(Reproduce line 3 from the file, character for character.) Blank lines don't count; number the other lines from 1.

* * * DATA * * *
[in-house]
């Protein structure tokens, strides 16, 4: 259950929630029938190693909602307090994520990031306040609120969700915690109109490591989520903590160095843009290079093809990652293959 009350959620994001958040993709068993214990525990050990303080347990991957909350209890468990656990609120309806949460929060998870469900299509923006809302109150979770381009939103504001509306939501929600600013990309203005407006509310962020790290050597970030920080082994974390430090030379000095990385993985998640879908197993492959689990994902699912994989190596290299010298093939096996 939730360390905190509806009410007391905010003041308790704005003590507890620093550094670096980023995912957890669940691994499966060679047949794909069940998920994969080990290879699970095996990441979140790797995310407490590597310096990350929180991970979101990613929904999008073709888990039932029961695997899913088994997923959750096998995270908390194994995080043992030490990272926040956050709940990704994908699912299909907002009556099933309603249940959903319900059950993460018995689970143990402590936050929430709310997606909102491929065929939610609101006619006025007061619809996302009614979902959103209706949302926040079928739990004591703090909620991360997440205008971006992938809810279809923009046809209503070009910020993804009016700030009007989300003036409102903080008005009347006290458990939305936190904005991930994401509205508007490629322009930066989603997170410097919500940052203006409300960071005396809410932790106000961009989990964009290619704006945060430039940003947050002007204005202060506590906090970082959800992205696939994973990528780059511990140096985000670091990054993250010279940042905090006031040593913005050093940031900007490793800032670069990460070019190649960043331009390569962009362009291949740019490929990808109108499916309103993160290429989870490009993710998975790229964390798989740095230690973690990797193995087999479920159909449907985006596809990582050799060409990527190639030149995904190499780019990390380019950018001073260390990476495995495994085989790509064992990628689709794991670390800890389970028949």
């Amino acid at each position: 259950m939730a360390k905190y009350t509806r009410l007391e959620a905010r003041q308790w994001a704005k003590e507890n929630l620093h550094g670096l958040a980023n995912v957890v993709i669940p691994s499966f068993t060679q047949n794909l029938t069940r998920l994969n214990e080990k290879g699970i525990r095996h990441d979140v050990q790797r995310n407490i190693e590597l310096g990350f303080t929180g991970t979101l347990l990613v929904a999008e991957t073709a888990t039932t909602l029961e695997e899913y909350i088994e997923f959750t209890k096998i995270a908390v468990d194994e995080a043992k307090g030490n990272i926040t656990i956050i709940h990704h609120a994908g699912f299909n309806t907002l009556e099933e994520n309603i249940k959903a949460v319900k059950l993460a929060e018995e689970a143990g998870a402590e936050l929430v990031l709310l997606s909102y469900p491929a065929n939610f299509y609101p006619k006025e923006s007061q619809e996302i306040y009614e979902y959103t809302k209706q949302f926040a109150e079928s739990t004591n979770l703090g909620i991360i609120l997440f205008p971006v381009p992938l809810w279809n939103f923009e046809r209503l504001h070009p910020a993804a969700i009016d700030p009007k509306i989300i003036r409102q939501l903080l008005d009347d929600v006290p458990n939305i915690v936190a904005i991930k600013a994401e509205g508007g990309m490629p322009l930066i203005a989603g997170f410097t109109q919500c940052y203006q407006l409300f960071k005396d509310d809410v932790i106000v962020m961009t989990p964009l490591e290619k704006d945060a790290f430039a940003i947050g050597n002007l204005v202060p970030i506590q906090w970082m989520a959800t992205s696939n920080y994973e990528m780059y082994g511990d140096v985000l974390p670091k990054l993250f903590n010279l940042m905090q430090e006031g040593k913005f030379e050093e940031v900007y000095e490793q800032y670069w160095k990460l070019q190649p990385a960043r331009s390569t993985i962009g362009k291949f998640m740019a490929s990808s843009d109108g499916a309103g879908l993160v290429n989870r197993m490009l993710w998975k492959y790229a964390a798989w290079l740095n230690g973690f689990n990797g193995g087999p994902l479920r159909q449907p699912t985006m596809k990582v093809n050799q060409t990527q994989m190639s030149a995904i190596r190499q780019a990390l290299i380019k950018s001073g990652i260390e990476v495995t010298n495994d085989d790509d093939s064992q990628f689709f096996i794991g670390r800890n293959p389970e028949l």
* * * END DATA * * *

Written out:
């Amino acid at each position: 259950m939730a360390k905190y009350t509806r009410l007391e959620a905010r003041q308790w994001a704005k003590e507890n929630l620093h550094g670096l958040a980023n995912v957890v993709i669940p691994s499966f068993t060679q047949n794909l029938t069940r998920l994969n214990e080990k290879g699970i525990r095996h990441d979140v050990q790797r995310n407490i190693e590597l310096g990350f303080t929180g991970t979101l347990l990613v929904a999008e991957t073709a888990t039932t909602l029961e695997e899913y909350i088994e997923f959750t209890k096998i995270a908390v468990d194994e995080a043992k307090g030490n990272i926040t656990i956050i709940h990704h609120a994908g699912f299909n309806t907002l009556e099933e994520n309603i249940k959903a949460v319900k059950l993460a929060e018995e689970a143990g998870a402590e936050l929430v990031l709310l997606s909102y469900p491929a065929n939610f299509y609101p006619k006025e923006s007061q619809e996302i306040y009614e979902y959103t809302k209706q949302f926040a109150e079928s739990t004591n979770l703090g909620i991360i609120l997440f205008p971006v381009p992938l809810w279809n939103f923009e046809r209503l504001h070009p910020a993804a969700i009016d700030p009007k509306i989300i003036r409102q939501l903080l008005d009347d929600v006290p458990n939305i915690v936190a904005i991930k600013a994401e509205g508007g990309m490629p322009l930066i203005a989603g997170f410097t109109q919500c940052y203006q407006l409300f960071k005396d509310d809410v932790i106000v962020m961009t989990p964009l490591e290619k704006d945060a790290f430039a940003i947050g050597n002007l204005v202060p970030i506590q906090w970082m989520a959800t992205s696939n920080y994973e990528m780059y082994g511990d140096v985000l974390p670091k990054l993250f903590n010279l940042m905090q430090e006031g040593k913005f030379e050093e940031v900007y000095e490793q800032y670069w160095k990460l070019q190649p990385a960043r331009s390569t993985i962009g362009k291949f998640m740019a490929s990808s843009d109108g499916a309103g879908l993160v290429n989870r197993m490009l993710w998975k492959y790229a964390a798989w290079l740095n230690g973690f689990n990797g193995g087999p994902l479920r159909q449907p699912t985006m596809k990582v093809n050799q060409t990527q994989m190639s030149a995904i190596r190499q780019a990390l290299i380019k950018s001073g990652i260390e990476v495995t010298n495994d085989d790509d093939s064992q990628f689709f096996i794991g670390r800890n293959p389970e028949l």